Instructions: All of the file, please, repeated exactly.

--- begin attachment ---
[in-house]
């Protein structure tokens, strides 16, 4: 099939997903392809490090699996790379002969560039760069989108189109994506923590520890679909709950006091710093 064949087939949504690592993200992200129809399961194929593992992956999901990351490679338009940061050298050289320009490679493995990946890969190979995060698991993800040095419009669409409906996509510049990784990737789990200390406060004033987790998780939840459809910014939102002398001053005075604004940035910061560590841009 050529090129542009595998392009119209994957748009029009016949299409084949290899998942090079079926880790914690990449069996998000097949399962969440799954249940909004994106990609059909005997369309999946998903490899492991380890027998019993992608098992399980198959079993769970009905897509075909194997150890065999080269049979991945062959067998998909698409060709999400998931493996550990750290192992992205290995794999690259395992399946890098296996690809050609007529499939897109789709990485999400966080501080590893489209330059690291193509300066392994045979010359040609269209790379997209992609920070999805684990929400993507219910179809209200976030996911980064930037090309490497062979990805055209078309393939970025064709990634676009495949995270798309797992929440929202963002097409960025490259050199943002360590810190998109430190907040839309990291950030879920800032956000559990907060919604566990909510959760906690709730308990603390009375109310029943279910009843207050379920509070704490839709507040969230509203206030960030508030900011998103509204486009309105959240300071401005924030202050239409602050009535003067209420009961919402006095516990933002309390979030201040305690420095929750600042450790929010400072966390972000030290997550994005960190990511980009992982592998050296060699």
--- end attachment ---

[in-house]
């Protein structure tokens, strides 16, 4: 099939997903392809490090699996790379002969560039760069989108189109994506923590520890679909709950006091710093 064949087939949504690592993200992200129809399961194929593992992956999901990351490679338009940061050298050289320009490679493995990946890969190979995060698991993800040095419009669409409906996509510049990784990737789990200390406060004033987790998780939840459809910014939102002398001053005075604004940035910061560590841009 050529090129542009595998392009119209994957748009029009016949299409084949290899998942090079079926880790914690990449069996998000097949399962969440799954249940909004994106990609059909005997369309999946998903490899492991380890027998019993992608098992399980198959079993769970009905897509075909194997150890065999080269049979991945062959067998998909698409060709999400998931493996550990750290192992992205290995794999690259395992399946890098296996690809050609007529499939897109789709990485999400966080501080590893489209330059690291193509300066392994045979010359040609269209790379997209992609920070999805684990929400993507219910179809209200976030996911980064930037090309490497062979990805055209078309393939970025064709990634676009495949995270798309797992929440929202963002097409960025490259050199943002360590810190998109430190907040839309990291950030879920800032956000559990907060919604566990909510959760906690709730308990603390009375109310029943279910009843207050379920509070704490839709507040969230509203206030960030508030900011998103509204486009309105959240300071401005924030202050239409602050009535003067209420009961919402006095516990933002309390979030201040305690420095929750600042450790929010400072966390972000030290997550994005960190990511980009992982592998050296060699």